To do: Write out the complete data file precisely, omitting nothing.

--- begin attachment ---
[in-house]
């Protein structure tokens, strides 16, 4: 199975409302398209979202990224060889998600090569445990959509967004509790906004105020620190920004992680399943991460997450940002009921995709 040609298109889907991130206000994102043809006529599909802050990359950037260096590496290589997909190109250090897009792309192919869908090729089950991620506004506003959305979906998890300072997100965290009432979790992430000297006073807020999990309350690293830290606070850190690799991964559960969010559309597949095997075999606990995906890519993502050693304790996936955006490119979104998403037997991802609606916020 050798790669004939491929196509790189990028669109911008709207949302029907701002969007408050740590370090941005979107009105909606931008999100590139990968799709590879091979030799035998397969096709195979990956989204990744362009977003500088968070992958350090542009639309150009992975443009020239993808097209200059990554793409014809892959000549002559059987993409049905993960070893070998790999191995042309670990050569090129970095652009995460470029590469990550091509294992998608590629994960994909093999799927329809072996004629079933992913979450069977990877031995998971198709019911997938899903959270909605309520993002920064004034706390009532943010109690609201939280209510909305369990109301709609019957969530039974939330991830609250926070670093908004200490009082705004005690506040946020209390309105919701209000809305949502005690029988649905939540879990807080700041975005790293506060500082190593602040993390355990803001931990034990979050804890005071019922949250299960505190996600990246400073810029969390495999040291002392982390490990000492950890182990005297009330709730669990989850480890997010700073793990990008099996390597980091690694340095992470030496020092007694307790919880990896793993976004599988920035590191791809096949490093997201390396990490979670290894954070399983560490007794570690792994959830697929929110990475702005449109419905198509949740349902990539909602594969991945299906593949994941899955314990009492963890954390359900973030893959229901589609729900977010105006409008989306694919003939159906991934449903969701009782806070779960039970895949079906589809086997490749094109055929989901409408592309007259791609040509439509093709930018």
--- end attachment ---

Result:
[in-house]
């Protein structure tokens, strides 16, 4: 199975409302398209979202990224060889998600090569445990959509967004509790906004105020620190920004992680399943991460997450940002009921995709 040609298109889907991130206000994102043809006529599909802050990359950037260096590496290589997909190109250090897009792309192919869908090729089950991620506004506003959305979906998890300072997100965290009432979790992430000297006073807020999990309350690293830290606070850190690799991964559960969010559309597949095997075999606990995906890519993502050693304790996936955006490119979104998403037997991802609606916020 050798790669004939491929196509790189990028669109911008709207949302029907701002969007408050740590370090941005979107009105909606931008999100590139990968799709590879091979030799035998397969096709195979990956989204990744362009977003500088968070992958350090542009639309150009992975443009020239993808097209200059990554793409014809892959000549002559059987993409049905993960070893070998790999191995042309670990050569090129970095652009995460470029590469990550091509294992998608590629994960994909093999799927329809072996004629079933992913979450069977990877031995998971198709019911997938899903959270909605309520993002920064004034706390009532943010109690609201939280209510909305369990109301709609019957969530039974939330991830609250926070670093908004200490009082705004005690506040946020209390309105919701209000809305949502005690029988649905939540879990807080700041975005790293506060500082190593602040993390355990803001931990034990979050804890005071019922949250299960505190996600990246400073810029969390495999040291002392982390490990000492950890182990005297009330709730669990989850480890997010700073793990990008099996390597980091690694340095992470030496020092007694307790919880990896793993976004599988920035590191791809096949490093997201390396990490979670290894954070399983560490007794570690792994959830697929929110990475702005449109419905198509949740349902990539909602594969991945299906593949994941899955314990009492963890954390359900973030893959229901589609729900977010105006409008989306694919003939159906991934449903969701009782806070779960039970895949079906589809086997490749094109055929989901409408592309007259791609040509439509093709930018």